The method of Ray Casting I will be going over is the UnProject method, it works by getting the coordinates of your mouse in 3D space at the nearest and farthest plane on the Z axis. I think everyone will be glad to know that there is very little math involved for just casting the ray. Lets get started.

For the sake of time, I have created two convenience methods to return FloatBuffers and IntBuffers which will be used in the program.

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| private FloatBuffer compileBuffer(float[] floats) { FloatBuffer buffer = BufferUtils.createFloatBuffer(floats.length); buffer.put(floats); buffer.flip(); return buffer; }
private IntBuffer compileBuffer(int[] ints) { IntBuffer buffer = BufferUtils.createIntBuffer(ints.length); buffer.put(ints); buffer.flip(); return buffer; } |

Ok, now to the fun part.

First off, we have to make 2 float arrays, I will call them matModelView and matProjView. Make the size of the array 16 (this is the most amount of information that can be returned from an openGL get method).

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| float[] matModelView = new float[16], matProjView = new float[16]; |

These float arrays will represent the Model View Matrix and the Projection Matrix.

Now we create an Integer array of size 16 to represent the view port, I will call mine view.

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| int[] view = new int[16]; |

At this point, we have to grab our mouse coordinates, if you have your mouse grabbed, your coordinates will just be the middle of the Display.

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| float mouseX = width / 2; float mouseY = height / 2; |

If your mouse is not grabbed, you will have to get the mouse x and y:

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| float mouseX = Mouse.getX(); float mouseY = Mouse.getY(); |

You may have to mess around with inverting the mouseY coordinate, I don't know for sure because I grab my mouse.

Now we can make 2 Vector3f variables to later hold the coordinates for the ray.

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| Vector3f start = new Vector3f(); Vector3f end = new Vector3f(); |

Time to start using those convenience methods

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| FloatBuffer modelBuffer = compileBuffer(matModelView); FloatBuffer projBuffer = compileBuffer(matProjView); FloatBuffer startBuffer = compileBuffer(new float[]{start.x, start.y, start.z, 1}); FloatBuffer endBuffer = compileBuffer(new float[]{end.x, end.y, end.z, 1}); IntBuffer viewBuffer = compileBuffer(view); |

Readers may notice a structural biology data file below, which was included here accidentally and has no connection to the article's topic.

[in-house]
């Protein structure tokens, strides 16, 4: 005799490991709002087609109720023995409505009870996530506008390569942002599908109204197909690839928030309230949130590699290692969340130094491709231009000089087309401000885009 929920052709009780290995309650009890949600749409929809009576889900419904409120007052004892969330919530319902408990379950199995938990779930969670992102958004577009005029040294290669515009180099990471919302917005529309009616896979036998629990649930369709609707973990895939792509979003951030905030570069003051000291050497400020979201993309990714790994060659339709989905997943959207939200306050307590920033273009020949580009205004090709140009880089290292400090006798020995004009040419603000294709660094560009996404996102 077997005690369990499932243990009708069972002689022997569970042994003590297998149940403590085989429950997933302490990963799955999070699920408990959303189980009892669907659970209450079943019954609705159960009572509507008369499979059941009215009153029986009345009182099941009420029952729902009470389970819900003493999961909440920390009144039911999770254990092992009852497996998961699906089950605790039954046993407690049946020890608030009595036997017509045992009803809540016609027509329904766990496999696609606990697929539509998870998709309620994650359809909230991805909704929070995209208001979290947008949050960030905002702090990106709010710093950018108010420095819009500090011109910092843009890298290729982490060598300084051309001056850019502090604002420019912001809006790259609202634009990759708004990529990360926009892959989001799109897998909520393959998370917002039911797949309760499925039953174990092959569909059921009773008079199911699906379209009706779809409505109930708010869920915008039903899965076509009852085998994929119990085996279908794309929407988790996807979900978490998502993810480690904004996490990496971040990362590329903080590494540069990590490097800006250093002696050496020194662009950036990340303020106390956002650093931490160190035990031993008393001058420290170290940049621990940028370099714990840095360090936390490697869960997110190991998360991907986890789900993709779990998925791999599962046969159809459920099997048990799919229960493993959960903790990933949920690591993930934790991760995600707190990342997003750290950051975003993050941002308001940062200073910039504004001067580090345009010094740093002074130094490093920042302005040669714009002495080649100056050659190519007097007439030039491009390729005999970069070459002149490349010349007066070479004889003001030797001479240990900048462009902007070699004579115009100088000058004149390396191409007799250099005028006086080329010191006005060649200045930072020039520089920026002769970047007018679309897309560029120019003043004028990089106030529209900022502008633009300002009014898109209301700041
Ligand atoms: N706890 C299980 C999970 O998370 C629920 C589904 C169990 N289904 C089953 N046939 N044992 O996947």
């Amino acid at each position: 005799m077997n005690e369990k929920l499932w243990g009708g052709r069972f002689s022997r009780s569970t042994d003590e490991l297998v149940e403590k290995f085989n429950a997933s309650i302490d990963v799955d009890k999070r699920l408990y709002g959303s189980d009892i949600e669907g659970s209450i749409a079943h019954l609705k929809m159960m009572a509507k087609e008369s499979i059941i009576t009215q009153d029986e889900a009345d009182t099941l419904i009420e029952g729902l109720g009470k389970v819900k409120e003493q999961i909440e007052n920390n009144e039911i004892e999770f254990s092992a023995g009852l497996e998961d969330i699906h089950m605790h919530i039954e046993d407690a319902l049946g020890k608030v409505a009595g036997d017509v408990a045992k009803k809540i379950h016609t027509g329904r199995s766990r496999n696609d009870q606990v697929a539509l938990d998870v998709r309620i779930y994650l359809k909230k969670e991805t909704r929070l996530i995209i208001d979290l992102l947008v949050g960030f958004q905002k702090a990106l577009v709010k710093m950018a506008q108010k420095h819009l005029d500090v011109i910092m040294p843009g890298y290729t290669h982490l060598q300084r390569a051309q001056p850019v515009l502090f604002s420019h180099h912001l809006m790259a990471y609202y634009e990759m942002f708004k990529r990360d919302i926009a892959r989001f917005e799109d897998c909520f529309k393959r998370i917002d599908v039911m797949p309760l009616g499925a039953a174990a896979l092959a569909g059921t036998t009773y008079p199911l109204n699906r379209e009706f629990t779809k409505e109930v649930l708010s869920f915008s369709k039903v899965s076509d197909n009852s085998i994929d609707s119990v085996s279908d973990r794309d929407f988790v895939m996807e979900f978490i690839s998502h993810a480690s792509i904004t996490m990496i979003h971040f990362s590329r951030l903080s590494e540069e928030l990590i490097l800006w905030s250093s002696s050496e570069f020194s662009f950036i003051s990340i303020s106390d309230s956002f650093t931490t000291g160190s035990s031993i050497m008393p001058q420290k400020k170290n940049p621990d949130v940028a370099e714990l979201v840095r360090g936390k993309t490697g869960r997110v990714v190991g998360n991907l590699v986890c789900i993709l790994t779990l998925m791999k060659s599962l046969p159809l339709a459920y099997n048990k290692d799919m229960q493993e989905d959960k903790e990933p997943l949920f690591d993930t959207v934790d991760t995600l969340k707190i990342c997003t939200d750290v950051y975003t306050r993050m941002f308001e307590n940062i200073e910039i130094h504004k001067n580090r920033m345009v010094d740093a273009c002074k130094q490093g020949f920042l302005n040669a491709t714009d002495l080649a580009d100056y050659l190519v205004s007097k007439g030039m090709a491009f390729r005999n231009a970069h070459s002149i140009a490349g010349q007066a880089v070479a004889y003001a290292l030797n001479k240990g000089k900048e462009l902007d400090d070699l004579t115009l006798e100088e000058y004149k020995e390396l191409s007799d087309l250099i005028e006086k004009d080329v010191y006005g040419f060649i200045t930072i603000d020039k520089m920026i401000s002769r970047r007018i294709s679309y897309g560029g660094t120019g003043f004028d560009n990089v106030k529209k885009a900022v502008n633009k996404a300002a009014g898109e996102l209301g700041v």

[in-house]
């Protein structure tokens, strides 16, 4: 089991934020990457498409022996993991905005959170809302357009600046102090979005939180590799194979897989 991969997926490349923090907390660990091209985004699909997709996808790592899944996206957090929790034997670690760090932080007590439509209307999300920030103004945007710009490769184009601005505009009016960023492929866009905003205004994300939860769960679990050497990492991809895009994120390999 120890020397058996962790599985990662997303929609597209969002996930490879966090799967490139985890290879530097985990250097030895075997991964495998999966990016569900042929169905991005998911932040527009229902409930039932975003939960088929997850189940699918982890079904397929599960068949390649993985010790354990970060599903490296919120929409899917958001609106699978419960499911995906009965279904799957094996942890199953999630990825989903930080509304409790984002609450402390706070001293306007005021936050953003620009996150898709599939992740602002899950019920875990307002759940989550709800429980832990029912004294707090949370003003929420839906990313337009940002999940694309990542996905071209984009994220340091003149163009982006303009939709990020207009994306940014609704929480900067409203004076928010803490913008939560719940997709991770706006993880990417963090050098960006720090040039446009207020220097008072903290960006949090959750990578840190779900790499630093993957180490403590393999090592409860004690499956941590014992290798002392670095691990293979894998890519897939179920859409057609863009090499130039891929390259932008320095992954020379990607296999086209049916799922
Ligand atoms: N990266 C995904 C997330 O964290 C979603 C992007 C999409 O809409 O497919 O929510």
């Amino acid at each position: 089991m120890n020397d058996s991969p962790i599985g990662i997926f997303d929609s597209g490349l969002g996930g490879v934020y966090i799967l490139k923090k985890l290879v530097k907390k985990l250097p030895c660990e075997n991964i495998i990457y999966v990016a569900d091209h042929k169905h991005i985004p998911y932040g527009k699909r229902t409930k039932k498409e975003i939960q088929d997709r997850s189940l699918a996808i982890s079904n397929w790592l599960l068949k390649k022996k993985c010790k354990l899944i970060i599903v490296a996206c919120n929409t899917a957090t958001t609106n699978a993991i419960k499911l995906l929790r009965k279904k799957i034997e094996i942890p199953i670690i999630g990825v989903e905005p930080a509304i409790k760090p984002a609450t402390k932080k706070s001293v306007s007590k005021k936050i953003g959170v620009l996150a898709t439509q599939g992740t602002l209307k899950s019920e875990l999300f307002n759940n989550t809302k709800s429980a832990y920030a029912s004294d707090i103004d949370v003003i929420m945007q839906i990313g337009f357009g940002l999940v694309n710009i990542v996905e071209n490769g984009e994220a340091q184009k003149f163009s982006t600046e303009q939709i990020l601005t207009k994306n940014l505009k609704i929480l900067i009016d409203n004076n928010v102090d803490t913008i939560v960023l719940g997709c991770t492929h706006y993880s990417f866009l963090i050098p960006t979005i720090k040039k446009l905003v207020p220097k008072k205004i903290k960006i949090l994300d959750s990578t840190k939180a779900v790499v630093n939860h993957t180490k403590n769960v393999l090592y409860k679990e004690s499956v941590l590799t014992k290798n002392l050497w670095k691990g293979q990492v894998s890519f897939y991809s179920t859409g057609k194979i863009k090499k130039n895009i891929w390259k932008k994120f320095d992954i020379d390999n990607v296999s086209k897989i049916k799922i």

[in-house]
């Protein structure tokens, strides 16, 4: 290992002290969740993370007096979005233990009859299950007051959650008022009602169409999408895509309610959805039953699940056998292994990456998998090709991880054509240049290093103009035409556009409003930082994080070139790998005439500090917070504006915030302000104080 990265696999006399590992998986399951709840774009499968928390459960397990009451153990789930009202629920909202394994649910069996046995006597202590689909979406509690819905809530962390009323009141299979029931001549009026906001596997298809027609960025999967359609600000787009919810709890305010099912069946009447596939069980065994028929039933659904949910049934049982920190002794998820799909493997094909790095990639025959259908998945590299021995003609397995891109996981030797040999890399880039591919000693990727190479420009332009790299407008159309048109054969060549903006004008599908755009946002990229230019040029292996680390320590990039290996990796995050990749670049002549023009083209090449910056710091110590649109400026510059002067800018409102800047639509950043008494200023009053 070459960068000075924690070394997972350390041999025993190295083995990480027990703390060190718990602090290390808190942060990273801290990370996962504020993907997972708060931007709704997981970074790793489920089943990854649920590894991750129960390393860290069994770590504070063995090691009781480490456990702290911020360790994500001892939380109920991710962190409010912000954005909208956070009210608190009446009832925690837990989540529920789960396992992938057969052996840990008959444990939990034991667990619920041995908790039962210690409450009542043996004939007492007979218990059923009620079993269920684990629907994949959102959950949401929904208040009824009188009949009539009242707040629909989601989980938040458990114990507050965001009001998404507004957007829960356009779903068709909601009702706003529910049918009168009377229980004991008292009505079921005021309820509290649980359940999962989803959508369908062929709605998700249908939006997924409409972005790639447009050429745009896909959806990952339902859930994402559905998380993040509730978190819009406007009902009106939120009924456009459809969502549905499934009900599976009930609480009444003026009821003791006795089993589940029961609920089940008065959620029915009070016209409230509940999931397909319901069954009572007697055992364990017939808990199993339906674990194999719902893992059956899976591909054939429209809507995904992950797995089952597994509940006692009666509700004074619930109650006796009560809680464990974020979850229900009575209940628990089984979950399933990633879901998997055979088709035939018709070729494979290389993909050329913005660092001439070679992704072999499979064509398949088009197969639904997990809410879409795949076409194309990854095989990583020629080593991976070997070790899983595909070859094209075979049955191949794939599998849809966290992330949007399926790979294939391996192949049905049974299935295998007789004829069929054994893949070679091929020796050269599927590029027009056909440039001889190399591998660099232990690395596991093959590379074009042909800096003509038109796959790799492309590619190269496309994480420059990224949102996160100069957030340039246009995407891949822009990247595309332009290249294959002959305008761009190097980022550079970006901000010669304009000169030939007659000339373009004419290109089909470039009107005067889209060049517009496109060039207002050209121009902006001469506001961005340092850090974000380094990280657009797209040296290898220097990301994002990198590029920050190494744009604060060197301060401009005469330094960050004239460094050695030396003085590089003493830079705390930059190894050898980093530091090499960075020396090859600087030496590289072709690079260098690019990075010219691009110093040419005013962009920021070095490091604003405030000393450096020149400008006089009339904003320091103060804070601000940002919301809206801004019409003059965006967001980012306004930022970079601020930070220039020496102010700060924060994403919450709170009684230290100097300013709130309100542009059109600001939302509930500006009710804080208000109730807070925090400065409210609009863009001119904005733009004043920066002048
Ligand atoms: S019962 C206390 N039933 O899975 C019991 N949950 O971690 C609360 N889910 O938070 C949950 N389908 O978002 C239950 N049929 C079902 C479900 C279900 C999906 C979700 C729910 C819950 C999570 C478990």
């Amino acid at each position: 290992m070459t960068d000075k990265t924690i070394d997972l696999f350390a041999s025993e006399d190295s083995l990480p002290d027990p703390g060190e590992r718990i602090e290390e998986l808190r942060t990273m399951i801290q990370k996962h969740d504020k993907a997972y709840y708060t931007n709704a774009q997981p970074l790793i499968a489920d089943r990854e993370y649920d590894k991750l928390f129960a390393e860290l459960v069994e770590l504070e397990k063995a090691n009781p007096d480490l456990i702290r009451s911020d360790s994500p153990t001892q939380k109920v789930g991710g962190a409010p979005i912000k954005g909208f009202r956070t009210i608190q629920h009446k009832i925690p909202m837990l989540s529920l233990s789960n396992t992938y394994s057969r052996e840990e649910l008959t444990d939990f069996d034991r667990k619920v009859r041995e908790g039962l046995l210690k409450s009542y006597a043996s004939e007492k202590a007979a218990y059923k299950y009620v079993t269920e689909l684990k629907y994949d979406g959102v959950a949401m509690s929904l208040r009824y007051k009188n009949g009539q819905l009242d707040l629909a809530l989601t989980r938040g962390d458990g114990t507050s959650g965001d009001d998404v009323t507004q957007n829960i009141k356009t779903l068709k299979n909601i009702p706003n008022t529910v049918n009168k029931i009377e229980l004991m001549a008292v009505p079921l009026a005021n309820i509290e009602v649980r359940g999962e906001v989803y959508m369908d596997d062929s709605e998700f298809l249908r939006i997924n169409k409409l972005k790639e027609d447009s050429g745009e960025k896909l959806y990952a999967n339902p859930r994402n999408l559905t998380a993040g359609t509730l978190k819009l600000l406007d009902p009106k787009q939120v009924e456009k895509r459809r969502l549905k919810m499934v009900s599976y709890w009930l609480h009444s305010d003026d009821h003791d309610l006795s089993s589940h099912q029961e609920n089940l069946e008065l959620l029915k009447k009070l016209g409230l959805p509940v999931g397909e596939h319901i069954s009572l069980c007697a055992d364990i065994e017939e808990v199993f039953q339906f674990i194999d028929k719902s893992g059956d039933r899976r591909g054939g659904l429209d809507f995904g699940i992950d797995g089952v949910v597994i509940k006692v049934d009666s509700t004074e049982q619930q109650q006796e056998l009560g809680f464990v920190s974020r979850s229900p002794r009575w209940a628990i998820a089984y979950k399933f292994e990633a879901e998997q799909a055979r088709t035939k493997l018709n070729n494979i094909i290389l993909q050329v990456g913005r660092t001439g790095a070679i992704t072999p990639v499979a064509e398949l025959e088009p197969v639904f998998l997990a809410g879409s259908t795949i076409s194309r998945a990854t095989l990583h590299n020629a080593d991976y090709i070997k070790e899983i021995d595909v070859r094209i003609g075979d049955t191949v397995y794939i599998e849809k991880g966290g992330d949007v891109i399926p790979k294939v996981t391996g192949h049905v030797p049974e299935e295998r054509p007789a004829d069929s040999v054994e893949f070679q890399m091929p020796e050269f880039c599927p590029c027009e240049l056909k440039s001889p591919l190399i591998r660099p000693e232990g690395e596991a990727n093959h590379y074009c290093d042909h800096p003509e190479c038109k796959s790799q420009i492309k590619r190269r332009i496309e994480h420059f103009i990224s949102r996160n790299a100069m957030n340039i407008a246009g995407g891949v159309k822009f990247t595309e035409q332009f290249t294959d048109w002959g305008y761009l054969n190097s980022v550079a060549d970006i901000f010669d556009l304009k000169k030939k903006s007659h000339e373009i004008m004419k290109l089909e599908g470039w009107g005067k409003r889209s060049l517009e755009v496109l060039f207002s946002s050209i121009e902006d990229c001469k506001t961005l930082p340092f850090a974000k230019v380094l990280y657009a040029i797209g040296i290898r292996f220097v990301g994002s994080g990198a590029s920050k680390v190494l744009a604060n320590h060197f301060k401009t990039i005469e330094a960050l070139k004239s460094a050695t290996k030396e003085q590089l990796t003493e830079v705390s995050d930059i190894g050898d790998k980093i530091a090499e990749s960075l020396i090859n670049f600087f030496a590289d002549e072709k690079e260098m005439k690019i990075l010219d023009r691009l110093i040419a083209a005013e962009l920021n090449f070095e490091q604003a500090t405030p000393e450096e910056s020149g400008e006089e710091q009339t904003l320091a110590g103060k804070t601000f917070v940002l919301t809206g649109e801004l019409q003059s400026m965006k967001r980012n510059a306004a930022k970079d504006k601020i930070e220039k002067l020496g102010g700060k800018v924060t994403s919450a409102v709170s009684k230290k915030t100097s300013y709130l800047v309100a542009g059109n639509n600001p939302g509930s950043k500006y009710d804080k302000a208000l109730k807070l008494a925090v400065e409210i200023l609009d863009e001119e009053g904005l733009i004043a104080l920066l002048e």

This just makes FloatBuffers with the size of the inputted through the parameters. I guess you didn't really have to make those variables in the beggining, I just think it looks neater.

The reason that the start and end buffers have a size 4 float array is because that is the minimum allowed by openGL. The 3rd index (4th number) doesn't really matter and can be anything.

Now we can grab our values from openGL.

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| glGetFloat(GL_MODELVIEW_MATRIX, modelBuffer); glGetFloat(GL_PROJECTION_MATRIX, projBuffer); glGetInteger(GL_VIEWPORT, viewBuffer); |

This, very simply, just gets the value of the modelview, projection view, and view port values and stores them into the corresponding objects.

Here is where we actually call the gluUnProjcect method, we will call it twice to get the near and far coordinates.

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| gluUnProject(mouseX, mouseY, 0.0f, modelBuffer, projBuffer, viewBuffer, startBuffer); gluUnProject(mouseX, mouseY, 1.0f, modelBuffer, projBuffer, viewBuffer, endBuffer); |

As you can see, we input the 2D mouse coords, the requested Z distance, and the 3 values we just grabbed. The last parameter is the object in which to store the output of gluUnProject.

That is basically it, other than assigning the start and end Vectors using the startBuffer and endBuffer objects:

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| start = new Vector3f(startBuffer.get(0), startBuffer.get(1), startBuffer.get(2)); end = new Vector3f(endBuffer.get(0), endBuffer.get(1), endBuffer.get(2)); |

See, very simple. If you did it right, you should get a method that looks like this (except for the mouse coords, if your mouse is not grabbed) :

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| float[] matModelView = new float[16], matProjView = new float[16]; int[] view = new int[16]; float mouseX = width / 2; float mouseY = height / 2; Vector3f start = new Vector3f(); Vector3f end = new Vector3f();
FloatBuffer modelBuffer = compileBuffer(matModelView); FloatBuffer projBuffer = compileBuffer(matProjView); FloatBuffer startBuffer = compileBuffer(new float[]{start.x, start.y, start.z, 1}); FloatBuffer endBuffer = compileBuffer(new float[]{end.x, end.y, end.z, 1}); IntBuffer viewBuffer = compileBuffer(view);
glGetFloat(GL_MODELVIEW_MATRIX, modelBuffer); glGetFloat(GL_PROJECTION_MATRIX, projBuffer); glGetInteger(GL_VIEWPORT, viewBuffer);
gluUnProject(mouseX, mouseY, 0.0f, modelBuffer, projBuffer, viewBuffer, startBuffer); gluUnProject(mouseX, mouseY, 1.0f, modelBuffer, projBuffer, viewBuffer, endBuffer);
start = new Vector3f(startBuffer.get(0), startBuffer.get(1), startBuffer.get(2)); end = new Vector3f(endBuffer.get(0), endBuffer.get(1), endBuffer.get(2)); |

I hoped I could help someone. My next tutorial will be Ray Picking, so actually getting the intersections and what not.